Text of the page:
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March 20, 1987 - Image 39

Resource type:
Text
Publication:
The Detroit Jewish News, 1987-03-20

Disclaimer: Computer generated plain text may have errors. Read more about this.

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Golden Calf Illustrates
Weakness In Everyone

RABBI RICHARD C. HERTZ

Special to The Jewish News

T

he story of the Golden
Calf that is part of
this week's sidrah is
shrouded in superstitious
mysteries. The rabbis of the
Talmud suggested (Meg. 25b;
Meg. 4:10) that the account of
the golden calf should be read
at public worship only from

TORAH PORTION

the original Hebrew, with no
translation, in order that the
people might not hear how
sinful Israel has really been.
Yet, the story of Moses
going up to Mt. Sinai to
spend 40 days working on the
Ten Commandments, fashion-
ing them under Divine Inspi-
ration, and then returning to
find the Israelites without
faith, reveals an essential
weakness of which we are all
guilty.
Those 40 days must have
been difficult ones for the Is-
raelites to bear without the
dynamic leadership of Moses.

Ki Tisa,
Shabbat Parah:
Exodus
30:11-34:35,
Ezekiel 36:16-38

Many a time the people had
wanted to return to the
fleshpots of Egypt rather
than push on into the wilder-
ness. The days must have
dragged on for the people.
Each day found them more
cantankerous and rebellious,
too much for Aaron to handle
in Moses' absence.
The people became more
and more quizzical. They
thought, "Perhaps Moses had
deserted us!" "Perhaps Moses
said 40 days in order to give
himself plenty of time to
flee!" "Perhaps Moses is
dead!"
Indeed, the Midrash tells
us that two Egyptian magi-
cians appeared before the
people, and by means of signs
and wonders made the body
of Moses appear before the
gullible minds of the people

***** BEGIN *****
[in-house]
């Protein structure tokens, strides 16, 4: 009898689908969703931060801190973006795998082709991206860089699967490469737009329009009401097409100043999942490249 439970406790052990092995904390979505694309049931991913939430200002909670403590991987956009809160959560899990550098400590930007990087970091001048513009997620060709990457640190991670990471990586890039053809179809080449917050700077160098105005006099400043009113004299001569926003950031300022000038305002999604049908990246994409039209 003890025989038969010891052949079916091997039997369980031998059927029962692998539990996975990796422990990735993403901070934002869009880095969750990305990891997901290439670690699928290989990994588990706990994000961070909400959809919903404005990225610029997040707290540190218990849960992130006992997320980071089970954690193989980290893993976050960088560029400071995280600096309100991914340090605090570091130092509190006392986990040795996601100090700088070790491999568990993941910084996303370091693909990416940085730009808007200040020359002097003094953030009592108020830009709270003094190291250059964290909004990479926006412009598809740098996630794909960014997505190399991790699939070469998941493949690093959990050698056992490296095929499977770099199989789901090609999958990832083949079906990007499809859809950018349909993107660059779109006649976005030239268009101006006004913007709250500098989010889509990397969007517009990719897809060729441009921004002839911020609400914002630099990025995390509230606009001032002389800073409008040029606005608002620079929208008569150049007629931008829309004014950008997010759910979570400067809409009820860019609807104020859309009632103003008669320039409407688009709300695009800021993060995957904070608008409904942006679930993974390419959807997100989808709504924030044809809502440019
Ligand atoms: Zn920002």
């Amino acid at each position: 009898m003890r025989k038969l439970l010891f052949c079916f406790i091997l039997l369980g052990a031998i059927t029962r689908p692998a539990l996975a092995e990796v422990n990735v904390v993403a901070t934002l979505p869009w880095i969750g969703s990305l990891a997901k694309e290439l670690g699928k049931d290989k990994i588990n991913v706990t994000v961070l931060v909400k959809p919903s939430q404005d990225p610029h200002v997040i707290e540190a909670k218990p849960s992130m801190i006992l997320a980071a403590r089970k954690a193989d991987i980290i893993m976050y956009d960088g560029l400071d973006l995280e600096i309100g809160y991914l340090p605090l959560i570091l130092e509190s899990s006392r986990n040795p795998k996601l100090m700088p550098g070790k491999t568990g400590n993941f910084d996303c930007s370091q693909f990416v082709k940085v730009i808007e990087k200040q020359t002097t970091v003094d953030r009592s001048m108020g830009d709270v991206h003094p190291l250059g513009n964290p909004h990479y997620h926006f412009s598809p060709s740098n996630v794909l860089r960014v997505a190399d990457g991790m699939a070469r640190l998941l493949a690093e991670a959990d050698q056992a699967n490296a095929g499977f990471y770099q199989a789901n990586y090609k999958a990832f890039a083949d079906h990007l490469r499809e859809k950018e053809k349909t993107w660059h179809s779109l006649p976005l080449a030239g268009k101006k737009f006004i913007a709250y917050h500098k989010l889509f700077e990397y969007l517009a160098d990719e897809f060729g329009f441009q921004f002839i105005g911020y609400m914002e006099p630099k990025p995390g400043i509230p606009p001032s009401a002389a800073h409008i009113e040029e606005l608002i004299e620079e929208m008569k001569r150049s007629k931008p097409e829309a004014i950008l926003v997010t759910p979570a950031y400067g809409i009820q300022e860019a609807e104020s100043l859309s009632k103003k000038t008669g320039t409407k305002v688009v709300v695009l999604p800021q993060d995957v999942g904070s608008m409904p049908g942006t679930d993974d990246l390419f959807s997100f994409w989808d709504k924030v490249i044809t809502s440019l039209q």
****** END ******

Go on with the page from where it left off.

so convincingly that they
thought Moses was really
dead. A wail went up. The
people began to clamor for a
god to lead them out of the
wilderness. They wanted a
visible image of the god who
had delivered them from
Egypt.

Dr. Hertz is rabbi emeritus
of Temple Beth El.

When Hur, a faithful Is-
raelite, stepped forward and
reprimanded the people for
being faithless to the one,
true invisible God, he was cut
down by hysterical people
and put to death. Aaron was
threatened with the same
fate unless he yielded to the
people's demand for a visible
god fashioned with their own
hands.
The Midrash raises three
questions regarding Aaron's
conduct:
First, why didn't Aaron re-
fuse to do what the people
demanded? Answer: He
realized it would be futile to
do so, because they had mur-
dered Hur on that account.
Second, why did he himself
make the idol? Answer: He
preferred to be made alone
responsible for the sin of
which he was deeply con-
scious.
And finally, why did he
build an altar in addition to
the golden calf? Answer: He
felt sure that the whole un-
dertaking would be frustrated
by the return of Moses during
the long time that it would
take him to build it single-
handed.
The rabbis say that Aaron,
always a man of peace,
sought out a device by which
he hoped to stall the people
until Moses could return. He
ordered the children of Israel
to bring golden ornaments
and jewelry from the wives,
for he believed that the
women of Israel had greater
faith than the men and would
refuse to give up their
jewelry for an idolatrous
practice.
The Midrash says that the
women of the wilderness gen-
eration, • Dr. Hamidbar, were
the first to be called "women
of Israel," an honored name
in Jewish history. Faithful
women have never ceased
since that time. Today we say
that women are the backbone
of the synagogue and are the
most faithful devotees of reli-
gion.
The story continues that to
the disappointment of Aaron,
the men gave up their golden
earrings, even when the
women had refused. Aaron
put the gold in the fire, and
out came a calf! People
shouted and danced.
"This is thy God, 0 Israel."
When Moses came down
the heights of Sinai and
heard the rumblings of the
people shouting and dancing
before the golden calf, he was
deeply overwrought to think
that his people could be of
such little faith as to make a
golden calf in place of the one
true God!
For the early Church

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THE CULTURAL COMMISSION

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Cordially Invites You to Hear

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